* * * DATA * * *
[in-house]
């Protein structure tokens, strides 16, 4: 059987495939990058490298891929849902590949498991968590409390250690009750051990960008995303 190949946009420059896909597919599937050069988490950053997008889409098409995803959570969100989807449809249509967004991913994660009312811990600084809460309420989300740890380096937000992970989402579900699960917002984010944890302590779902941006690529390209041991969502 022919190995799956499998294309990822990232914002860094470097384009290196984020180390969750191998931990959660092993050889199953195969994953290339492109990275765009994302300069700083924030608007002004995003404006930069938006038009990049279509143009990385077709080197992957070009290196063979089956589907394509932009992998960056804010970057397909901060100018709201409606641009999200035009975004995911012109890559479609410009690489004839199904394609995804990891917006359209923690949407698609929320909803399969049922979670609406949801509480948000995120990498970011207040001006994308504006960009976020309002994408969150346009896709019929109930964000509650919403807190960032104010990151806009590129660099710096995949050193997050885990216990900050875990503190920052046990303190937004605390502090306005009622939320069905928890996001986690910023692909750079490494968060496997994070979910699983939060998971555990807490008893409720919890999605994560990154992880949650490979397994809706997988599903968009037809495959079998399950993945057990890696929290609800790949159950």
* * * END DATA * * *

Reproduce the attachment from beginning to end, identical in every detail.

[in-house]
């Protein structure tokens, strides 16, 4: 059987495939990058490298891929849902590949498991968590409390250690009750051990960008995303 190949946009420059896909597919599937050069988490950053997008889409098409995803959570969100989807449809249509967004991913994660009312811990600084809460309420989300740890380096937000992970989402579900699960917002984010944890302590779902941006690529390209041991969502 022919190995799956499998294309990822990232914002860094470097384009290196984020180390969750191998931990959660092993050889199953195969994953290339492109990275765009994302300069700083924030608007002004995003404006930069938006038009990049279509143009990385077709080197992957070009290196063979089956589907394509932009992998960056804010970057397909901060100018709201409606641009999200035009975004995911012109890559479609410009690489004839199904394609995804990891917006359209923690949407698609929320909803399969049922979670609406949801509480948000995120990498970011207040001006994308504006960009976020309002994408969150346009896709019929109930964000509650919403807190960032104010990151806009590129660099710096995949050193997050885990216990900050875990503190920052046990303190937004605390502090306005009622939320069905928890996001986690910023692909750079490494968060496997994070979910699983939060998971555990807490008893409720919890999605994560990154992880949650490979397994809706997988599903968009037809495959079998399950993945057990890696929290609800790949159950």